Irritable Bowel Syndrome (IBS) Prevention Indianapolis IN

More than 37 million Americans suffer from Irritable Bowel Syndrome (IBS), a condition that affects the movement of food through the intestines. IBS symptoms vary but may include constipation, diarrhea, bloating, pain and discomfort. The disease tends to affect more women than men.

Robert J Whitmore, MD
(317) 962-6300
1801 N Senate Ave
Indianapolis, IN
Business
Meridian Medical Group PC
Specialties
Gastroenterology

Data Provided by:
David Neil Brown
(317) 962-6300
1801 N Senate Blvd
Indianapolis, IN
Specialty
Gastroenterology

Data Provided by:
Azade Cakir Yedidag, MD
975 W Walnut St # Ib424
Indianapolis, IN
Specialties
Gastroenterology
Gender
Female
Education
Medical School: Istanbul Univ, Cerrahpasa Tip Fak, Istanbul, Turkey
Graduation Year: 1990

Data Provided by:
Debra Jean Helper, MD
(317) 274-3565
550 University Blvd Rm 2300
Indianapolis, IN
Specialties
Gastroenterology, Internal Medicine
Gender
Female
Education
Medical School: Northwestern Univ Med Sch, Chicago Il 60611
Graduation Year: 1981
Hospital
Hospital: Indiana Univ Med Ctr, Indianapolis, In
Group Practice: Indiana Diabetes Ctr

Data Provided by:
Joseph M Croffie
(317) 274-1201
702 Barnhill Dr
Indianapolis, IN
Specialty
Pediatric Gastroenterology

Data Provided by:
Kevin C Bax, MD
(317) 338-9450
8402 Harcourt Rd
Indianapolis, IN
Business
Pediatric Gastroenterology Associates of Indi
Specialties
Gastroenterology

Data Provided by:
Olajide O ODelowo
(317) 962-6300
1801 N Senate Blvd
Indianapolis, IN
Specialty
Gastroenterology

Data Provided by:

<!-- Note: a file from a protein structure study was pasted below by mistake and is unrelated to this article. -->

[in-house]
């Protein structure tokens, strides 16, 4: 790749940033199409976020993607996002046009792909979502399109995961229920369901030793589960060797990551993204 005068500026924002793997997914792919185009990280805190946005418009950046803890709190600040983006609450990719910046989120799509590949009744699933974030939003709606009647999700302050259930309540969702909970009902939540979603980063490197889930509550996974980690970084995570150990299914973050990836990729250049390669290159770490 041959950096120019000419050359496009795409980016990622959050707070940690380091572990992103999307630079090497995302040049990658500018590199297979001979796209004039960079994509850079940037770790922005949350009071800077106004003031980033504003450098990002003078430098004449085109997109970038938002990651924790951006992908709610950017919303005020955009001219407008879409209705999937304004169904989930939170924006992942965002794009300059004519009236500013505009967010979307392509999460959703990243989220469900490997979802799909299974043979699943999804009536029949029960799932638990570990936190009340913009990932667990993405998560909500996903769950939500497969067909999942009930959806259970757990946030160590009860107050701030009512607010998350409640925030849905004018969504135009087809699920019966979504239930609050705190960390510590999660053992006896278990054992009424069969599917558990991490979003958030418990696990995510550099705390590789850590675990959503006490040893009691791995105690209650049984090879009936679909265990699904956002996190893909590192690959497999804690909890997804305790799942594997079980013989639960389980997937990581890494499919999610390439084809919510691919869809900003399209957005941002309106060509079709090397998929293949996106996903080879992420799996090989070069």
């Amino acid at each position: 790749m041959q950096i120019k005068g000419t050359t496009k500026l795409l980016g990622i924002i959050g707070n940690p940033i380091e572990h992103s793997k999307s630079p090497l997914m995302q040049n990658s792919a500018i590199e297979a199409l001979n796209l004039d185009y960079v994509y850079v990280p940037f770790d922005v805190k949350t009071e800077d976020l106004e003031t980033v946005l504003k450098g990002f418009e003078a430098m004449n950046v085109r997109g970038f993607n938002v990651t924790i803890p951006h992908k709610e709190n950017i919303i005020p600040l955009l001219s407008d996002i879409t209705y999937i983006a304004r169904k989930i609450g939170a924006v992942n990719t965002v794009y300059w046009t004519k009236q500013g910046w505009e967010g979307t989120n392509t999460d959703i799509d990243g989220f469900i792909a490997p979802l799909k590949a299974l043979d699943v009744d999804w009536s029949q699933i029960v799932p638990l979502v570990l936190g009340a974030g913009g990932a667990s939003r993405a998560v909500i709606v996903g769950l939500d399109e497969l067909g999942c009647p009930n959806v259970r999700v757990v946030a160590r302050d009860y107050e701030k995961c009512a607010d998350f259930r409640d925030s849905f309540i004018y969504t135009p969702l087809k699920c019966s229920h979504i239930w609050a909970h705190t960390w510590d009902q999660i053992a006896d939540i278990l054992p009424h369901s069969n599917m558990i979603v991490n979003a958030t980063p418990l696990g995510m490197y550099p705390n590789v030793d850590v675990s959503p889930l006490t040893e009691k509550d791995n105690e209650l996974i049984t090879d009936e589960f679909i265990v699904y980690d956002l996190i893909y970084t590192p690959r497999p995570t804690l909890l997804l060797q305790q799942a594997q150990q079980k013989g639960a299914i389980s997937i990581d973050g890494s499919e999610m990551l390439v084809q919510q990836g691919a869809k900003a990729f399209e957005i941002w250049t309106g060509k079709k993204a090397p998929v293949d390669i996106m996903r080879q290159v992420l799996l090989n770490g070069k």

Paul Y Kwo
(317) 274-3090
550 University Blvd
Indianapolis, IN
Specialty
Gastroenterology

Data Provided by:
Julia Kim Leblanc, MD
(317) 278-8125
550 University Blvd Ste 4100
Indianapolis, IN
Specialties
Gastroenterology
Gender
Female
Education
Medical School: Rush Med Coll Of Rush Univ, Chicago Il 60612
Graduation Year: 1993

Data Provided by:
David W Crabb
(317) 274-3960
550 University Blvd
Indianapolis, IN
Specialty
Gastroenterology

Data Provided by:
Data Provided by:

Turmeric for IBS

Provided by: 

According to the National Resource Women’s Center, more than 37 million Americans suffer from Irritable Bowel Syndrome (IBS), a condition that affects the movement of food through the intestines. IBS symptoms vary but may include constipation, diarrhea, bloating, pain and discomfort. The disease tends to affect more women than men.

Since IBS is difficult to treat, the encouraging results of a recent study using turmeric (Curcuma longa), a leading spice in Indian food, may be just what the herbalist ordered. In the study, published in the Journal of Alternative and Complementary Medicine, 207 participants suffering from IBS received one or two 72-mg tablets containing dried standardized turmeric daily for eight weeks. IBS symptoms were assessed at baseline and after treatment. A post-study analysis revealed a 53 percent fall in IBS prevalence in the group taking one tablet, and 60 percent in those taking two. There was also a decrease in abdominal pain, with reductions of 22 percent and 25 percent respectively.

Although once thought to be primarily a stress-related condition, it is now known that many factors contribute to IBS including certain foods, eating habits and imbalances in intestinal flora.

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